Testimony Begins in Isaacs Obscenity Trial

Rhett Pardon

LOS ANGELES — Now in its third day, the Ira Isaacs obscenity trial got off the ground with opening statements read by the government's attorneys and Roger Jon Diamond, Isaacs' counsel.

The opening statements were preceded by two days of wrangling up jurors in the case, which consist of eight men and four women, including alternates.

The first witness to take the stand was FBI Special Agent James Myrick, who explained to jurors how he obtained a copy of one of the charged movie's "Mako's First Time Scat."

Myrick also testified in the first obscenity trial targeting Isaacs in 2008, which was put to a halt when a judge recused himself.

Following Myrick's testimony, the government proceeded to play "Mako's First Time Scat" for the jury.

The Justice Department contends that Isaacs from at least May 2004 and continuing to at least April 14, 2011, operated "a business engaging in the production, distribution, transportation and sale of obscene videos and movies."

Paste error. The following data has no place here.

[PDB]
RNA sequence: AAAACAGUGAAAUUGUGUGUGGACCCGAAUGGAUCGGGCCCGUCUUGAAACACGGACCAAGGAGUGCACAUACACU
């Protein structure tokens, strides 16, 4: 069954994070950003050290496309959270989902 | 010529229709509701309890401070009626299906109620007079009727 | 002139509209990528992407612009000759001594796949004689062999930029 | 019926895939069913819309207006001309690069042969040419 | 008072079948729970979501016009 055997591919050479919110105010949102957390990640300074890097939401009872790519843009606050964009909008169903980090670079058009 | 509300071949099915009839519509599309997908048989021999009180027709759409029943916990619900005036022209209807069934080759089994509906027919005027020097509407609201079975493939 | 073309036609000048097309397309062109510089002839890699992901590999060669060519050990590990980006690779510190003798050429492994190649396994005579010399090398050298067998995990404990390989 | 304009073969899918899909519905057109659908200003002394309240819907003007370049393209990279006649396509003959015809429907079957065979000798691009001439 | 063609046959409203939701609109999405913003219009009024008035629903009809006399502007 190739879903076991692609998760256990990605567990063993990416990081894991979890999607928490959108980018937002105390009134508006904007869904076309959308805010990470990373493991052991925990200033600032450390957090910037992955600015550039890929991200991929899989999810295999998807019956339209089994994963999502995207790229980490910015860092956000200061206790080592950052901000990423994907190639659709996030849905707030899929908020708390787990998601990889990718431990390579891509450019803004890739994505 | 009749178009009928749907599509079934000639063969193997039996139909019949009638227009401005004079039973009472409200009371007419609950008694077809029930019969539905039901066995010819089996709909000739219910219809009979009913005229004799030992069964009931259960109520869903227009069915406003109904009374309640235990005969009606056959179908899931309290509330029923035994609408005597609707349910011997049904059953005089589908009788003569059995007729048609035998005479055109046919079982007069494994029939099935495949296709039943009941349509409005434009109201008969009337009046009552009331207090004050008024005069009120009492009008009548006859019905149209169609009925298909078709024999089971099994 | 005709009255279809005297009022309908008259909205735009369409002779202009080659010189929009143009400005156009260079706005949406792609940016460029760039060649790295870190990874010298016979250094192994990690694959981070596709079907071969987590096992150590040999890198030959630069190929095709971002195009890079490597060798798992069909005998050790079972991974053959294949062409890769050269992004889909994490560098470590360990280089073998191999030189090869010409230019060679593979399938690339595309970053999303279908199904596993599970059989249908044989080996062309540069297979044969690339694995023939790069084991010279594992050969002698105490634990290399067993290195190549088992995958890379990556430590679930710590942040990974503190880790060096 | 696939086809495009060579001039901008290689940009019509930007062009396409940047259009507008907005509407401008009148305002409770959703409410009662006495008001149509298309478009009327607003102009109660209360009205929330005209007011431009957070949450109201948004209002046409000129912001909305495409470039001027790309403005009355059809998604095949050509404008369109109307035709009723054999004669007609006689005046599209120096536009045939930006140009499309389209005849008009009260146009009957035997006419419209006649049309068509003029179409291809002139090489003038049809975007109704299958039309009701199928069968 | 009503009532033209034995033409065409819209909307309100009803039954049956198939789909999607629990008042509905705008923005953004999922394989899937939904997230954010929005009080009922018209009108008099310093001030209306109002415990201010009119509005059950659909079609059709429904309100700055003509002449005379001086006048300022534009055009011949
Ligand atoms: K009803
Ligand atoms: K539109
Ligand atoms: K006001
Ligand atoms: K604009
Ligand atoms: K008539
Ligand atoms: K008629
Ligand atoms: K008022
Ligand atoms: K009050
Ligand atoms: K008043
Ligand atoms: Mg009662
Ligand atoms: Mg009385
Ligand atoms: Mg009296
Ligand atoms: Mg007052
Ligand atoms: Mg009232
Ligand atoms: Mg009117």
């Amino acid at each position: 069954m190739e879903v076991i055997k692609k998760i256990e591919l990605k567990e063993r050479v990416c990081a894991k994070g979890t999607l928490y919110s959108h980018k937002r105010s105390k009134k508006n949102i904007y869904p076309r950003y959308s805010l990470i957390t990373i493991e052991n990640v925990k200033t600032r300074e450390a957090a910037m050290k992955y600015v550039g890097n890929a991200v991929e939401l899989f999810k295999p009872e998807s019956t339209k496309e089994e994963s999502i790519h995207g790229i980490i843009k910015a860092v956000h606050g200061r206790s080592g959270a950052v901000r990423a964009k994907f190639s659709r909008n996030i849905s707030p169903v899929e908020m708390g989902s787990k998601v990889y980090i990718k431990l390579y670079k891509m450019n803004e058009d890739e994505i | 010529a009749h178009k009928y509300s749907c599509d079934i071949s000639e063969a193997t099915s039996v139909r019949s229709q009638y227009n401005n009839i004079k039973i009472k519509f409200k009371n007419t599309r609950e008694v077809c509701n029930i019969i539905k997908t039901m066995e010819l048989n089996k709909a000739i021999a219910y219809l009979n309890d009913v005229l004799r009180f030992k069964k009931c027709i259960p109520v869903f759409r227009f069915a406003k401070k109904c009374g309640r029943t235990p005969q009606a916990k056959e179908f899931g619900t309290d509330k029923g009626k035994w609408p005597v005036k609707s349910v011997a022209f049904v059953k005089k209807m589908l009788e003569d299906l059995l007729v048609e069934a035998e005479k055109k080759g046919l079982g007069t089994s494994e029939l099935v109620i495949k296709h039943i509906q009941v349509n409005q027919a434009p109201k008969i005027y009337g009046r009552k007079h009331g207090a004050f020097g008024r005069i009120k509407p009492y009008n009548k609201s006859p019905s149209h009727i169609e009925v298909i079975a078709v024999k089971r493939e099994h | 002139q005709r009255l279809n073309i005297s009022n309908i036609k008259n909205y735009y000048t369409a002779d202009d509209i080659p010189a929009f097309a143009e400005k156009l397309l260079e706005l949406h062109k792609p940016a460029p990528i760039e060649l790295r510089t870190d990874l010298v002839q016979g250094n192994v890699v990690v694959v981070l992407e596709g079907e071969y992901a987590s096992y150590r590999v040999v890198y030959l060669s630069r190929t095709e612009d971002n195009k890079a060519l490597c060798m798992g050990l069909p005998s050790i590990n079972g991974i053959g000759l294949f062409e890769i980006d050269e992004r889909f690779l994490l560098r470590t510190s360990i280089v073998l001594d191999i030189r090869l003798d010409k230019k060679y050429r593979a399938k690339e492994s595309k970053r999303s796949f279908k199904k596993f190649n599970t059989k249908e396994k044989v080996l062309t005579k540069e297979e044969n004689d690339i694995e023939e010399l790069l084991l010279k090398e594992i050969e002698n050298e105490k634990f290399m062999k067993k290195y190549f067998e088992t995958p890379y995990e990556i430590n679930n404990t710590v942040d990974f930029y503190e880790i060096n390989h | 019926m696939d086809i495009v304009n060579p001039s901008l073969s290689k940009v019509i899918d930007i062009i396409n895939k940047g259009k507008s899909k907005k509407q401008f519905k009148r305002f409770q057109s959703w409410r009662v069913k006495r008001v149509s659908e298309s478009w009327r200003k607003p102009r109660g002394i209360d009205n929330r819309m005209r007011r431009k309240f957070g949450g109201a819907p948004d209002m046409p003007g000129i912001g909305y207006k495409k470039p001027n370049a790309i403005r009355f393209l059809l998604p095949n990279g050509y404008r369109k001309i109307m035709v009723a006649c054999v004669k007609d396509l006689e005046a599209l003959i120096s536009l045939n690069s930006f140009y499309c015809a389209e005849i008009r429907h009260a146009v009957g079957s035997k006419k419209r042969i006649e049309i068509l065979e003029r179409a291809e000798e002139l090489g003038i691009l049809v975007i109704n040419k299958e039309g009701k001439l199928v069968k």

The government in the case is targeting the movies "Mako’s First Time Scat," "Hollywood Scat Amateurs #7," "Hollywood Scat Amateurs #1" and "Japanese Doggie 3 Way."

Isaacs is charged with one count of engaging in the business of producing with intent to sell and distribute obscene matter; one count of knowingly using interstate commerce for the purpose of selling and distributing obscene matter, one count of knowingly using a common carrier to deliver obscene matter in interstate commerce and two counts of knowingly causing obscene matter to be delivered by mail.

Trial continues Thursday at 8 a.m. at U.S. District Court in downtown Los Angeles.